The risk of video game addiction is extremely high, as you can risk losing connections with family and friends, lose sleep and weight, along with insulting people you care about by ignoring them and just continuing to play video games. As I look back to my video game addiction, I am extremely happy that I escaped it. Psychology Today states that the risk of video game addiction is losing money, and risking the loss of significant relationships and employment because you were too busy playing games. Other risks are losing time to do schoolwork, meaning lower grades.

Along with lower grades, risks include poor effort in school; social, emotional, and behavioral problems; along with irregular sleep habits, poor eating habits, social isolation, loss of friends, anger or physical aggression, social phobia, depression, and anxiety (Gray). According to Tech Addiction, men are more likely to get “addicted” to video games than females. Along with this factor, children with low self-esteem, emotional problems, lower social competence, and higher social problems get addicted to video games more (Conrad). Physical risks I noticed when I was addicted to video games, include a faster heart rate and higher blood pressure. Psychology Today states when kids play video games, dopamine goes to their brains, which excites and elevates their mood. This leads to the flow of blood and the visual motor functions in the brain lighting up.

If a child is addicted to video games, parents taking them away will lead to anger, yelling, and even physical violence like punching walls and throwing things. Psychology Today states that this addiction will cause chronic stress and playing video games too often will not allow the nervous system to physically discharge. Once chronic stress sets in, blood flow is directed away from the higher thinking part of the brain (the frontal lobe) and toward the more primitive, deeper areas necessary for survival, causing impairment in functioning. With children, whose nervous systems are still developing, this sequence of events occurs much faster than it does for adults, and the chronically stressed child soon starts to struggle.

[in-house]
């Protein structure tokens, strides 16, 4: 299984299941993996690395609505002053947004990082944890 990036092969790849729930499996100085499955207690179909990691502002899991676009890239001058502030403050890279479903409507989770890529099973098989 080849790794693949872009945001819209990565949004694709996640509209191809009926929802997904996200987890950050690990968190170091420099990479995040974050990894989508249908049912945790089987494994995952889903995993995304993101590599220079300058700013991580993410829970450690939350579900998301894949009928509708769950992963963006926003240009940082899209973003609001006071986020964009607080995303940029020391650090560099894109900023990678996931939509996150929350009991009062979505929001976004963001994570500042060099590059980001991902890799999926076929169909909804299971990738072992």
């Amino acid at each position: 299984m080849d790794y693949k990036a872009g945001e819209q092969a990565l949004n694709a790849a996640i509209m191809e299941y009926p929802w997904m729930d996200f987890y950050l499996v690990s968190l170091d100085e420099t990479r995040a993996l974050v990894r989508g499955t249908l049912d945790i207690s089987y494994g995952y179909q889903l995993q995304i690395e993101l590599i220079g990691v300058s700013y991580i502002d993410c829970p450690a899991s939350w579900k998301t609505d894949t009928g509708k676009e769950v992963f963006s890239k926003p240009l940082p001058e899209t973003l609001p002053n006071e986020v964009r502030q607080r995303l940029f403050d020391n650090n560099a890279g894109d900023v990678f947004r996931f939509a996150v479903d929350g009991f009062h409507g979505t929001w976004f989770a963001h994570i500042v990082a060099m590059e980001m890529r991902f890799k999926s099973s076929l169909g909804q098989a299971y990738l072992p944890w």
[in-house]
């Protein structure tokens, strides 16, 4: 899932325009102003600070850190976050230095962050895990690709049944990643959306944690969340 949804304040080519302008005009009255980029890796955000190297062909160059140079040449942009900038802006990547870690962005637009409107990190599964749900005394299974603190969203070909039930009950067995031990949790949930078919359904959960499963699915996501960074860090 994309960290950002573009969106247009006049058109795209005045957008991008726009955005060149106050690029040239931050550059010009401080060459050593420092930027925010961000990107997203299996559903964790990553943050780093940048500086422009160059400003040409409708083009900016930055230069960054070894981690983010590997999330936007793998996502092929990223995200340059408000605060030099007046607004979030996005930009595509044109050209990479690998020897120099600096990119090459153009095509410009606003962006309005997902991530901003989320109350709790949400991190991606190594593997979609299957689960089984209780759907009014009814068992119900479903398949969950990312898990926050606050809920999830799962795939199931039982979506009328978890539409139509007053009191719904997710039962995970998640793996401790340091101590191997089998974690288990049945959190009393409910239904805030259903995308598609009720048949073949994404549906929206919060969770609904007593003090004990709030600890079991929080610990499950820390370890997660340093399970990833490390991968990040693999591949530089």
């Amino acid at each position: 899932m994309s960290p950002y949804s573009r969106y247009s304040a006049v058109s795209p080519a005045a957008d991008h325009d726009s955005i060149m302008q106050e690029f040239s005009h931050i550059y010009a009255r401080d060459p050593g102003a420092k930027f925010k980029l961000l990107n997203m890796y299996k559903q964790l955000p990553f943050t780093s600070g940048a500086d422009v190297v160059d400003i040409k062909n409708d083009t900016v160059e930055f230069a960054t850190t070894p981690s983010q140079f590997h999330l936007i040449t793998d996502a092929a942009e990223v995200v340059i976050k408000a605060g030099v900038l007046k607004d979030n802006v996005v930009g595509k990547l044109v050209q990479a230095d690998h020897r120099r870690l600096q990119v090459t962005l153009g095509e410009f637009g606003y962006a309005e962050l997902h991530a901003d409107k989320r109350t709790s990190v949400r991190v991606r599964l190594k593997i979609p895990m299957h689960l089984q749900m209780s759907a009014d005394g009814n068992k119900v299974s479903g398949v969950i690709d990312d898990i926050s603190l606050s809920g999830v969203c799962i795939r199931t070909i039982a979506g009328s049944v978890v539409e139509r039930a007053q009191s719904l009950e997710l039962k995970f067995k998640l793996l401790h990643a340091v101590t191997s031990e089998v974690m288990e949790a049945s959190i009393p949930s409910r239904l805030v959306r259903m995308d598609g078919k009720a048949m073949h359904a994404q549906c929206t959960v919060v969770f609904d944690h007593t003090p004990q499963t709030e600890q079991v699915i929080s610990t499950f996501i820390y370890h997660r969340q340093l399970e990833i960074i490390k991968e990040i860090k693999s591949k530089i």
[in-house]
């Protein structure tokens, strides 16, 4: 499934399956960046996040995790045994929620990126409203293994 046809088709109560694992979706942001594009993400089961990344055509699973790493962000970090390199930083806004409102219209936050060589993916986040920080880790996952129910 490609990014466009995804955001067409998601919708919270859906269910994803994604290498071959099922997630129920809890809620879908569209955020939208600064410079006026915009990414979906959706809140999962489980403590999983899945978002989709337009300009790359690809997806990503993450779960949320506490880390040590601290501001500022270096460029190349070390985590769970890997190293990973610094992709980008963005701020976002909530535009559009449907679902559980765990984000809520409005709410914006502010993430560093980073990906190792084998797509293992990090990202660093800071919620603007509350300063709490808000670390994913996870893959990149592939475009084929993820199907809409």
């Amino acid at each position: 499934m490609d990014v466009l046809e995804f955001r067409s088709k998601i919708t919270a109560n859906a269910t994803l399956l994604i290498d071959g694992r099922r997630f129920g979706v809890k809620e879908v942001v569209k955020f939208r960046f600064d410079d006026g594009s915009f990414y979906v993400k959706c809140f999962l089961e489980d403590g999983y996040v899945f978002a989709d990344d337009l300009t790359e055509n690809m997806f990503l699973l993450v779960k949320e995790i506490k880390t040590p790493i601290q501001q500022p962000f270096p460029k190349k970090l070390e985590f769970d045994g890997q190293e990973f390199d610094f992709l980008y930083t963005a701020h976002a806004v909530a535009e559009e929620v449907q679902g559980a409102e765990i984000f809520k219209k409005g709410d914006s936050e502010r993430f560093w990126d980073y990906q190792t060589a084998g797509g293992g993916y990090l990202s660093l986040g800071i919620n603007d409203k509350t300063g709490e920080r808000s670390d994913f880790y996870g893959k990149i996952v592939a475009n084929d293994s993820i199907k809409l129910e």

Because chronic stress effectively ‘short circuits’ the frontal lobe, a hyper-aroused and mentally depleted child will have trouble paying attention, managing emotions, suppressing impulses, following directions, tolerating frustration, accessing creativity and compassion, and executing tasks. All of these effects are compounded by screen-time disrupting the body clock and hindering deep sleep. In fact, the effects on sleep alone can explain many of the mood, cognitive and behavior issues associated with screens, and also explain how screen effects can build over time, making them easy to miss (Dunckley).

Video game addiction is a very serious problem that can be misidentified or ignored by both peers and parents. Parents must identify the addiction in their children by noticing factors such as anger, yelling, social isolation, depression, anxiety, and loss of activity. Children must also self-identify their problems and video game addiction, and should try to stop their preoccupation with video games. Children must realize the deception of video games are that when you are having fun, time flies by, and video games can get you addicted so bad that you do not want to stop playing them. Parents and children must realize the risks of video game addiction, along with the physical and psychological harms that come with it along with loss of sleep, weight, and effectiveness. As children use video games as a coping mechanism for things like depression, anxiety, and social isolation; parents and children themselves must try to fix these factors in order to better their health and life.

Works Cited

  1. Conrad, Dr. Brent. “Child Video Game Addiction – Facts & Solutions.” The Truth about Child Video Game Addiction – TechAddiction, Tech Addiction, www.techaddiction.ca/child-video-game-addiction.html.
  2. Dunckley, Victoria L. “This Is Your Child’s Brain on Video Games.” Psychology Today, Sussex Publishers, 25 Sept. 2016, www.psychologytoday.com/us/blog/mental-wealth/201609/is-your-childs-brain-video-games.
  3. Gray, Peter. “Sense and Nonsense About Video Game Addiction.” Psychology Today, Sussex Publishers, 11 Mar. 2018, www.psychologytoday.com/us/blog/freedom-learn/201803/sense-and-nonsense-about-video-game-addiction.

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Child Video Game Addiction Persuasive Essay. (2021, Apr 25). Retrieved from http://studymoose.com/child-video-game-addiction-persuasive-essay-essay